Just after writing my last post I was reading the August 2, 2010 issue of the New Yorker magazine and came across a wonderful article by Dr. Atul Gawande. It is a far ranging piece about the concerns and costs of end of life care, about the importance and difficulty doctors have in discussing with patients what they want their lives to be like as they struggle with end of life, healthcare, and about the patient and their caretaker’s needs around this issue.
I won’t repeat in detail the complexities he describes but I do want to talk again about the importance of words.
Dr. Gawande found that Aetna Insurance had done a remarkable study comparing the costs of hospice care to ‘do everything possible in the hospital ‘ care with dying patients. They found that not only were costs lower for patients in hospice but “these patients suffered less, were physically more capable, and were better able, for a longer period, to interact with others. Moreover, six months after the patients died their family members were much less likely to experience persistent major depression. In other words, people who had substantive discussions with their doctor about their end-of-life preferences were far more likely to die at peace and in control of their situation, and to spare their family anguish.” (my emphasis)
These discussions are never easy. Especially for doctors who are trained to do everything to intervene and are actually paid for doing rather than, not doing, something medically. (That is another discussion.) But Dr. Gawande went on to interview “Dr. Susan Block, a palliative care specialist, who is a recognized pioneer in training doctors and others in managing end-of-life issues with patients and their families.”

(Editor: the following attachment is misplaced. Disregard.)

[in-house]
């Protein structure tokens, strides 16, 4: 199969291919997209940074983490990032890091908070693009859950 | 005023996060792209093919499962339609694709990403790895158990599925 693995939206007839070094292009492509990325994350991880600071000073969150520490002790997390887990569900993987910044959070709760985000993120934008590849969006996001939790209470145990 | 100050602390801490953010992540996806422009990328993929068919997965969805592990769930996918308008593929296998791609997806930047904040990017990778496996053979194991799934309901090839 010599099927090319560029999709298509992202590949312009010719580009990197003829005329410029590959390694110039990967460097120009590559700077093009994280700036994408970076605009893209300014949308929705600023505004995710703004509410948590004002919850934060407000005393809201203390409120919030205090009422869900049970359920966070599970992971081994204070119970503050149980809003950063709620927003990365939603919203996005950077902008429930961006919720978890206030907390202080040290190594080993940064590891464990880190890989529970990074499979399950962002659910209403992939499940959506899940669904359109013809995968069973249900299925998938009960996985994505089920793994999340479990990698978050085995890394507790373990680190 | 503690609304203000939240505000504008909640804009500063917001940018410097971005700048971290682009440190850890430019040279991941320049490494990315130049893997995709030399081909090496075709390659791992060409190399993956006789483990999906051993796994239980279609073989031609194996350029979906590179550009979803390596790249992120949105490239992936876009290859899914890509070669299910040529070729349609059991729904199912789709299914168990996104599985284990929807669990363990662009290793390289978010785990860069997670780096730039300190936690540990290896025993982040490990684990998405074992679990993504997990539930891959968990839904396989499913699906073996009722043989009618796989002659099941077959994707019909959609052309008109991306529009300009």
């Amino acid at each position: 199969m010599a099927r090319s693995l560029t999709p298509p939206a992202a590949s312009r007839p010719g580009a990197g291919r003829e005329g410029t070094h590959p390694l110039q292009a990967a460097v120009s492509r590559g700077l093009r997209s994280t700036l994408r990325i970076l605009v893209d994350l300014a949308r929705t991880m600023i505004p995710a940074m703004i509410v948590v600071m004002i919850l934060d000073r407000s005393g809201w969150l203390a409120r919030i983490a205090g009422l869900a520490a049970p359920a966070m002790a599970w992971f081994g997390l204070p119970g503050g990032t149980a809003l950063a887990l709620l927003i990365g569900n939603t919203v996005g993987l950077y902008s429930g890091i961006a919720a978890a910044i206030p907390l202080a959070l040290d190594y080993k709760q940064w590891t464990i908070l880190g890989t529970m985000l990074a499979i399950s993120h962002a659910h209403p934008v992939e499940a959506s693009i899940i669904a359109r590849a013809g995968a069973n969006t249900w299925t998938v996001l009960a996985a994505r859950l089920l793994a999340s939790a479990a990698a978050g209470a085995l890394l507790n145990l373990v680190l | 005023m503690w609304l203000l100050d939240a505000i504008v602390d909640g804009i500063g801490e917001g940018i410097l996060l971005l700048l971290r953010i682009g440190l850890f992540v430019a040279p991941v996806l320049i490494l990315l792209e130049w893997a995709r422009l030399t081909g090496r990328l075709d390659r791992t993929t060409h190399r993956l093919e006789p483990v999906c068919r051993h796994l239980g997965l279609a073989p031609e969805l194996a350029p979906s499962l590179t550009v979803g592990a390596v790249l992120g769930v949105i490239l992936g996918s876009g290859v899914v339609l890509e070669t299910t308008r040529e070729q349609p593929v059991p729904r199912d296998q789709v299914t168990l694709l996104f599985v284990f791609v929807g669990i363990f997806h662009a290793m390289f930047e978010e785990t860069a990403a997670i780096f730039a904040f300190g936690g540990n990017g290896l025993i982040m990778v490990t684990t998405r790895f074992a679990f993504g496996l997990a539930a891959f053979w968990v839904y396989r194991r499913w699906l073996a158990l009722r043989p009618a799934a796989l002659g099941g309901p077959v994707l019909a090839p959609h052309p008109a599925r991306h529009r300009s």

In her words. “One basic mistake is conceptual. For doctors, the primary purpose of a discussion about terminal illness is to determine what people want—whether they want chemo or not, whether they want to be resuscitated or not, whether they want hospice or not. They focus on laying out the facts and the options. But that’s a mistake.”
“A large part of the task is helping people negotiate the overwhelming anxiety—anxiety about death, anxiety about suffering, anxiety about loved ones, anxiety about finances,” she explained. “There are many worries and real terrors.” Gawande again, “No one conversation can address them all. Arriving at an acceptance of one’s mortality and a clear understanding of the limits and the possibilities of medicine is a process, not an epiphany.”
“There is no single way to take people with terminal illness through the process, but, according to Block, there are some rules. You sit down. You make time. You’re not determining whether they want treatment X versus Y. You’re trying to learn what’s most important to them under the circumstances—so that you can provide information and advice on the approach that gives them the best chance of achieving it. This requires as much listening as talking. If you are talking more than half of the time, Block says, you’re talking too much.” (again, my emphasis)
And then Gawande says, “The words you use matter.” While this article focuses mainly on the patient it also touches on the caretakers of the terminally ill or dying person. Not only is the discussion of what people want at the end of life relevant to the patient, but the talking, and listening that family members do also helps them come to terms with the patient’s illness and wishes and in the long run, decreases their sense of guilt and depression after their loved one has died.
Being the mother of a child with a chronic illness, my work and observations are often geared towards caretakers now. And it is always confirming to me to see that words matter, no matter which side of the equation you are on.